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| 3 minutes read

ASA’s ban on HSBC’s ‘greenwashing’ adverts indicative of increasing regulatory scrutiny

Last year the UK’s advertising watchdog, the Advertising Standards Authority (the “ASA”), for the first time banned two sustainability focused adverts issued by HSBC, setting a new tone for businesses when it comes to greenwashing risks in 2023. The move reflects a general hardening of public and regulatory attitudes about businesses making not-fully-substantiated or out-of-context sustainability claims, just as the pressure on companies to communicate their sustainability credentials increases.

The banned adverts consisted of two posters located at bus stops across London and Bristol ahead of COP 26 in which HSBC stated that they were: “aiming to provide up to $1 trillion in financing and investment globally to help our clients’ transition to net zero” and “helping to plant 2 million trees which will lock in 1.25 million tonnes of carbon over their lifetime”.

The ASA received 45 complaints, including from Adfree Cities, which argued that the adverts were misleading as they omitted significant information about HSBC’s contribution to carbon dioxide and greenhouse gas emissions. Adfree Cities filed similar complaints with the ASA against Barclays and Standard Chartered but these cases have since been closed.

HSBC defended the adverts, stating that they highlighted two of HSBC’s tangible and specific initiatives and did not seek to comment on HSBC’s broader green credentials.  However, the ASA disagreed and held that the ads were misleading as, by making unqualified claims about its environmentally beneficial work, consumers would understand that HSBC was making a positive overall environmental contribution and not simultaneously continuing to finance investments in businesses and industries that emitted notable levels of carbon dioxide and greenhouse gases to a significant degree.

The ASA have continued to show an increased focus on dealing with greenwashing complaints.  Analysis by The Independent found that the number of adverts banned by the ASA for greenwashing tripled in a year and a recent report issued the ASA on consumer understanding of environmental claims has found, among other points, that consumers have called for more transparency about offsetting in ads and for significant reform to simplify and standardise the definitions of commonly used terms, such as ‘carbon neutral’ and ‘net zero’.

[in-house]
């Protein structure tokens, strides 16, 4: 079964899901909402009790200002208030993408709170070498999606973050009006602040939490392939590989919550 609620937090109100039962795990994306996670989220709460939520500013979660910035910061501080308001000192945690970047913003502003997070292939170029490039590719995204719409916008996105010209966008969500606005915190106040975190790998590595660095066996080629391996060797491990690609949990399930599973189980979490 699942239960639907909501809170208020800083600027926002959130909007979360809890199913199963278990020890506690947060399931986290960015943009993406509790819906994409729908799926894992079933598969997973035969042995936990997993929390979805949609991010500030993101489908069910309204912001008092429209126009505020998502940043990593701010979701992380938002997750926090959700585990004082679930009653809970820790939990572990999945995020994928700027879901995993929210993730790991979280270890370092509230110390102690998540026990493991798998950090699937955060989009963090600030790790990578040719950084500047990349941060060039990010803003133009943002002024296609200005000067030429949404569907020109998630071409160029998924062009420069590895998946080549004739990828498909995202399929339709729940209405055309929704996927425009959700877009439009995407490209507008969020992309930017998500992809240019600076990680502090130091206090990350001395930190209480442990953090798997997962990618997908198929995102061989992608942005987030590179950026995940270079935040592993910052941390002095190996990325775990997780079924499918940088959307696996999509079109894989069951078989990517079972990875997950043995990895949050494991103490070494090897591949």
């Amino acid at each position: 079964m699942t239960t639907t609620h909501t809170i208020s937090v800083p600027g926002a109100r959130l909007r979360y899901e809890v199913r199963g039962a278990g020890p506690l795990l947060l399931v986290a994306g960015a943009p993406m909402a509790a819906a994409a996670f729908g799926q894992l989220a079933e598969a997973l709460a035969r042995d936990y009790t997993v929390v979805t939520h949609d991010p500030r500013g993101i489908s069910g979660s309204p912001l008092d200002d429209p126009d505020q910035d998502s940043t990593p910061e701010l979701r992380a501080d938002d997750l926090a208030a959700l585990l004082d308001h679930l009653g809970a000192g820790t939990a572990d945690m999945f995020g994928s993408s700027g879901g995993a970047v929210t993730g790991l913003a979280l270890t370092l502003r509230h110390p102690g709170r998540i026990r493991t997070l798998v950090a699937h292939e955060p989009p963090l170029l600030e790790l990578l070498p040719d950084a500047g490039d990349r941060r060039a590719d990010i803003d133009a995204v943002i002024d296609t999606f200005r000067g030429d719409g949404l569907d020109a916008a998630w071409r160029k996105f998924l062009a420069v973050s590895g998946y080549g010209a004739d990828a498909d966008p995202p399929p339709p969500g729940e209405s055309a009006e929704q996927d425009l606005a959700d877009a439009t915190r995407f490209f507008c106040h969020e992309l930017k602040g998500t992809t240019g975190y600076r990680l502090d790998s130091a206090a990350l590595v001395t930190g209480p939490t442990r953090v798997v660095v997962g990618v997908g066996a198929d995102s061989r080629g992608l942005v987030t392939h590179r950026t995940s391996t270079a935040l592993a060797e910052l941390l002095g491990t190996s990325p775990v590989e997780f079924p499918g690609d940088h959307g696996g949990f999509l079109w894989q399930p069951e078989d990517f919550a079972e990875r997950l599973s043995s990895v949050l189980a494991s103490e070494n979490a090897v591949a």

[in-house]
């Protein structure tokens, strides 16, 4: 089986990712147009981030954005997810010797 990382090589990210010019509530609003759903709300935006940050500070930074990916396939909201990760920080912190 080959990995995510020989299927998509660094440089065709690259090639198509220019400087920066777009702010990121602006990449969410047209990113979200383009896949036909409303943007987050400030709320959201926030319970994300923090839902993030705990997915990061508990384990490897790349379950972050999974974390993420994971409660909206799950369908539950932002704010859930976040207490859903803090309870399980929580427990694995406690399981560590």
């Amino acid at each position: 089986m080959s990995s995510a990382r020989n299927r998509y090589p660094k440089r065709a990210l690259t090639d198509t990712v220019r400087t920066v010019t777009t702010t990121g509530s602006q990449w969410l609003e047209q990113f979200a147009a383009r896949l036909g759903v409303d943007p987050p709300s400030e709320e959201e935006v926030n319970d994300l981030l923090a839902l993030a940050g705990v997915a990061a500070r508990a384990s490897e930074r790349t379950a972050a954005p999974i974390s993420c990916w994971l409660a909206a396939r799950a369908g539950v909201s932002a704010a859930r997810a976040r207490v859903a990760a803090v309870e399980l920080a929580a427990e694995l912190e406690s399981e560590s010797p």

A number of other UK regulators are taking an increasing interest in potential greenwashing.  In July 2022, the CMA launched investigations into ASOS, Boohoo, and George at Asda, saying that should these companies’ green claims be misleading to customers, they would not “hesitate to take enforcement action – through the courts if necessary”.  The FCA have also stated that “tackling greenwashing is a core regulatory priority” and in October 2022 issued a new Consultation Paper under which they propose new rules to help protect consumers from greenwashing, including restrictions on how terms like ‘ESG’, ‘green’ or ‘sustainable’ can be used.

Looking overseas, foreign regulators are also beginning to crackdown on greenwashing claims.  In 2021, the SEC’s enforcement division set up a climate and ESG taskforce which led to BNY Mellon Investment Adviser being fined $1.5m to resolve claims that it made material misstatements and omissions to investors regarding its ESG practice.  In Germany, Deutsche Bank’s asset management unit, DWS, was raided earlier this year by the German financial regulator BaFin in connection with greenwashing allegations and is now being sued by a German consumer group for allegedly misrepresenting a fund’s green credentials.  Further, ASIC, the Australian corporate regulator, recently issued a A$53,280 fine to Tlou Energy Limited, an ASX listed company which develops power projects in sub-Saharan Africa, after finding that it made false or misleading representations about its green credentials.

The ruling against HSBC is a reminder that a company’s ESG strategy (including its external communications strategy) will affect all areas of a business, and that over-emphasis of environmental credentials without proper context risks backfiring with the potential for greater consumer and public criticism, increased regulatory investigation from an growing number of regulators in numerous jurisdictions, and possible censure, fines and litigation.  When reflecting on how best to mitigate these greenwashing risks, companies should take the following steps:

  1. Review governance, disclosure and reporting processes to ensure that all statements are made on a reasonable, verifiable basis and are supported by objective, up to date and accurate evidence. 
  2. Consider how the claims made as part of a company’s ESG strategy will be understood by different recipients (e.g. consumers, investors, regulators).  
  3. Avoid vague terminology and be aware that commonly used ESG-related terms often do not have an agreed singular meaning.
  4. Review statements and ESG strategies holistically across the business to ensure consistency of purpose and messaging, and consider carefully whether any claims could conflict or contradict other claims or actions taken by the business.